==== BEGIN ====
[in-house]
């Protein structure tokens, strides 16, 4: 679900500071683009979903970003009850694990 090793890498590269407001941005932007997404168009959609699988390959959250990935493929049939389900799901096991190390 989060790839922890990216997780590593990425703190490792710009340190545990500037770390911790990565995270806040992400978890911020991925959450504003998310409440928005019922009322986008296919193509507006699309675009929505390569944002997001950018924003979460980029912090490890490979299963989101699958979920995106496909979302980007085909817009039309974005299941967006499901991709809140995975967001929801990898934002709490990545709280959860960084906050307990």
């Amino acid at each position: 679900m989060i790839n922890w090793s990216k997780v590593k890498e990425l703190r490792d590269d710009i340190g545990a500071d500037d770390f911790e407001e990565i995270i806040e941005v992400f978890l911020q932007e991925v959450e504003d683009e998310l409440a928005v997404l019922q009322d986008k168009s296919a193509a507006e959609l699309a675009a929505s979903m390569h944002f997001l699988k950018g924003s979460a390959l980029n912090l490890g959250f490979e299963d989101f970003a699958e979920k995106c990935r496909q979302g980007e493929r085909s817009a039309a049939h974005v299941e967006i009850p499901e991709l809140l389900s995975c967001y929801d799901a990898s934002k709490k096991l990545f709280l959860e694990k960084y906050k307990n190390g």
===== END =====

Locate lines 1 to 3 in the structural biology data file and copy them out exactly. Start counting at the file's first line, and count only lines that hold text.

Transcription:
[in-house]
């Protein structure tokens, strides 16, 4: 679900500071683009979903970003009850694990 090793890498590269407001941005932007997404168009959609699988390959959250990935493929049939389900799901096991190390 989060790839922890990216997780590593990425703190490792710009340190545990500037770390911790990565995270806040992400978890911020991925959450504003998310409440928005019922009322986008296919193509507006699309675009929505390569944002997001950018924003979460980029912090490890490979299963989101699958979920995106496909979302980007085909817009039309974005299941967006499901991709809140995975967001929801990898934002709490990545709280959860960084906050307990």
């Amino acid at each position: 679900m989060i790839n922890w090793s990216k997780v590593k890498e990425l703190r490792d590269d710009i340190g545990a500071d500037d770390f911790e407001e990565i995270i806040e941005v992400f978890l911020q932007e991925v959450e504003d683009e998310l409440a928005v997404l019922q009322d986008k168009s296919a193509a507006e959609l699309a675009a929505s979903m390569h944002f997001l699988k950018g924003s979460a390959l980029n912090l490890g959250f490979e299963d989101f970003a699958e979920k995106c990935r496909q979302g980007e493929r085909s817009a039309a049939h974005v299941e967006i009850p499901e991709l809140l389900s995975c967001y929801d799901a990898s934002k709490k096991l990545f709280l959860e694990k960084y906050k307990n190390g």